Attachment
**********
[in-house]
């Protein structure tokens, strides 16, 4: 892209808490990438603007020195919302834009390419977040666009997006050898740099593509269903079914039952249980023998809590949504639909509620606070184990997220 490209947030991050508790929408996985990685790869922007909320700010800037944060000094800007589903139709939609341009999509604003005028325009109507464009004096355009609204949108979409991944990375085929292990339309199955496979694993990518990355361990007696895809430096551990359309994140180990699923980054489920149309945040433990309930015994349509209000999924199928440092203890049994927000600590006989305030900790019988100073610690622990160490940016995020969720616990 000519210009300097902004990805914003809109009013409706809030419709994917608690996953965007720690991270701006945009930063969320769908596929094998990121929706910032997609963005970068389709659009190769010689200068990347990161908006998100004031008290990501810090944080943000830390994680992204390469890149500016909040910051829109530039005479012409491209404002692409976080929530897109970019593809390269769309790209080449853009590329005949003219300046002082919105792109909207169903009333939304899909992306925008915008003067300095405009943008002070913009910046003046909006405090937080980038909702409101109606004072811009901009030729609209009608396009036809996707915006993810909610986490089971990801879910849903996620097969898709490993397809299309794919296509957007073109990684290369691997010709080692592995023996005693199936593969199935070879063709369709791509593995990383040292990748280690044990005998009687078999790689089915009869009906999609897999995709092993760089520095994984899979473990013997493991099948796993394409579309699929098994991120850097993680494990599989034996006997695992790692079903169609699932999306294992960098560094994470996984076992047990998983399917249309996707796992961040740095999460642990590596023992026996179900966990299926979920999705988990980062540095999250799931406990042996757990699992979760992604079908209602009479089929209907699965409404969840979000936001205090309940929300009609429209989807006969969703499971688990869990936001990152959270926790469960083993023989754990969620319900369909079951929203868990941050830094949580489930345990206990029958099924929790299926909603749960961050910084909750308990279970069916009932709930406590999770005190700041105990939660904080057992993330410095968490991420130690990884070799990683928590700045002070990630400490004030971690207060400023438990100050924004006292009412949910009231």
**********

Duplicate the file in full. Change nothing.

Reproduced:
[in-house]
């Protein structure tokens, strides 16, 4: 892209808490990438603007020195919302834009390419977040666009997006050898740099593509269903079914039952249980023998809590949504639909509620606070184990997220 490209947030991050508790929408996985990685790869922007909320700010800037944060000094800007589903139709939609341009999509604003005028325009109507464009004096355009609204949108979409991944990375085929292990339309199955496979694993990518990355361990007696895809430096551990359309994140180990699923980054489920149309945040433990309930015994349509209000999924199928440092203890049994927000600590006989305030900790019988100073610690622990160490940016995020969720616990 000519210009300097902004990805914003809109009013409706809030419709994917608690996953965007720690991270701006945009930063969320769908596929094998990121929706910032997609963005970068389709659009190769010689200068990347990161908006998100004031008290990501810090944080943000830390994680992204390469890149500016909040910051829109530039005479012409491209404002692409976080929530897109970019593809390269769309790209080449853009590329005949003219300046002082919105792109909207169903009333939304899909992306925008915008003067300095405009943008002070913009910046003046909006405090937080980038909702409101109606004072811009901009030729609209009608396009036809996707915006993810909610986490089971990801879910849903996620097969898709490993397809299309794919296509957007073109990684290369691997010709080692592995023996005693199936593969199935070879063709369709791509593995990383040292990748280690044990005998009687078999790689089915009869009906999609897999995709092993760089520095994984899979473990013997493991099948796993394409579309699929098994991120850097993680494990599989034996006997695992790692079903169609699932999306294992960098560094994470996984076992047990998983399917249309996707796992961040740095999460642990590596023992026996179900966990299926979920999705988990980062540095999250799931406990042996757990699992979760992604079908209602009479089929209907699965409404969840979000936001205090309940929300009609429209989807006969969703499971688990869990936001990152959270926790469960083993023989754990969620319900369909079951929203868990941050830094949580489930345990206990029958099924929790299926909603749960961050910084909750308990279970069916009932709930406590999770005190700041105990939660904080057992993330410095968490991420130690990884070799990683928590700045002070990630400490004030971690207060400023438990100050924004006292009412949910009231």